WTO Probes U.S. Ban On Chinese Poultry

Beijing told the World Trade Organization that Washington had imposed ‘protectionism measures’ in completely banning Chinese chicken products entering the U.S. market.

GENEVA (AP) -- The World Trade Organization launched a formal investigation Friday of the United States' ban on Chinese poultry, after the Asian country alleged that Washington was fundamentally breaking global commerce rules.

Beijing told the WTO's dispute settlement body that Washington had imposed "naked discriminative protectionism measures" in completely banning Chinese chicken products entering the U.S. market. The United States countered that it was still examining whether Chinese poultry was safe for human consumption.

It was China's second request for the WTO to establish an investigative panel. The U.S. blocked China's first request last month, but could not do so again under WTO rules.

The trade body confirmed that a panel had been set up to deliver a ruling at some point next year.

China and the U.S. banned each others' poultry in 2004 following an outbreak of bird flu in Asia. But China lifted the ban after a few months and complains that Washington refuses to do the same.

Since then, China has imported more than 4 million tons of U.S. poultry -- mostly feet and other parts of birds that are popular in China but not elsewhere.

"The United State has completely banned the importation of poultry products from China since 2007 through its annual appropriation acts and other related measures," China said in a statement.

"These unilateral measures fundamentally violate relevant WTO rules, significantly impede the ordinary Sino-U.S. trade in poultry products, and substantially impair the rights and benefits that Chinese enterprises deserve to enjoy," it said. "These measures are naked discriminative protectionism measures, which are strongly opposed by the Chinese government and enterprises."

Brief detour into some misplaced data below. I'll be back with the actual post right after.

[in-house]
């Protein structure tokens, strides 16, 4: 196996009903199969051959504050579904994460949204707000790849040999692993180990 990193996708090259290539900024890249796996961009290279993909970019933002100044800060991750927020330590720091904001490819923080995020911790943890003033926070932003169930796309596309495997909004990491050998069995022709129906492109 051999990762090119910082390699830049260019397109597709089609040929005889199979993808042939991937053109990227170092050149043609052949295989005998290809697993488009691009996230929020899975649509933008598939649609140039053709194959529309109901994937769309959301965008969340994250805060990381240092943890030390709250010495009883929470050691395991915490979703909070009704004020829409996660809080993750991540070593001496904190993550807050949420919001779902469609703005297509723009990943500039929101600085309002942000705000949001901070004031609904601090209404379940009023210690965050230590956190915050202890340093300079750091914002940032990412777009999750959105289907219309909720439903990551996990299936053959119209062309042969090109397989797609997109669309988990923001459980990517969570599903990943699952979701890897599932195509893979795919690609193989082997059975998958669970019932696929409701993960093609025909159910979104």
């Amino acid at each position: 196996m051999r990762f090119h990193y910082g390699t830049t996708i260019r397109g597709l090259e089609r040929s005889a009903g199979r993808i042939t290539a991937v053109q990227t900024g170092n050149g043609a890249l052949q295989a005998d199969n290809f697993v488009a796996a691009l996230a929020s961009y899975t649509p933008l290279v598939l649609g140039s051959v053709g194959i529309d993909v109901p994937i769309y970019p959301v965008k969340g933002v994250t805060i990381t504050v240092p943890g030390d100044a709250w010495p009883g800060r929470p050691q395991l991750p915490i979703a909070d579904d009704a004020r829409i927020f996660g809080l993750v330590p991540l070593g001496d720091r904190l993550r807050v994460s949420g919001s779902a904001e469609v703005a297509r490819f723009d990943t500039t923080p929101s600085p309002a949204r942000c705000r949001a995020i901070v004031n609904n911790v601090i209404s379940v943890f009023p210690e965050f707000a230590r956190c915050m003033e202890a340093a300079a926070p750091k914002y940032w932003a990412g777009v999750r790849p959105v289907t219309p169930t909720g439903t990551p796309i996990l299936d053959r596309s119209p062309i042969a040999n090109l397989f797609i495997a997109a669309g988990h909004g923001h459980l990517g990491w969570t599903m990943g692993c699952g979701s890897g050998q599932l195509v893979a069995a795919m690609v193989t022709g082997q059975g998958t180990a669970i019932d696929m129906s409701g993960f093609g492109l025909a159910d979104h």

Beijing is protesting a measure in the 2009 U.S. federal spending bill, signed by President Barack Obama in March, that extended the U.S. ban by blocking any funds from being used to facilitate imports of poultry products from China.

The United States denied that the ban was discriminatory or protectionist, and said its authorities were "continuing to work together to reach an objective, science-based response" to China's request for equal treatment of its poultry exports.

"These authorities are examining whether China's food safety system ensures that poultry products from China meet the U.S. level of protection, and they are proceeding in a way that both safeguards human life and health, and is consistent with U.S. obligations" at the WTO.

Washington added that it didn't believe the dispute should disrupt normal trade relations between the superpowers in other areas.

"The United States and China have a broad and deep trade relationship, and we continue to work together on a bilateral and multilateral basis to resolve any problems that may arise," it said.

The WTO can authorize sanctions against countries failing to comply with trade rules, but usually after years of litigation. China and the U.S. still have a number of outstanding disputes left over from former U.S. President George W. Bush's tenure.

China joined the WTO in 2001.

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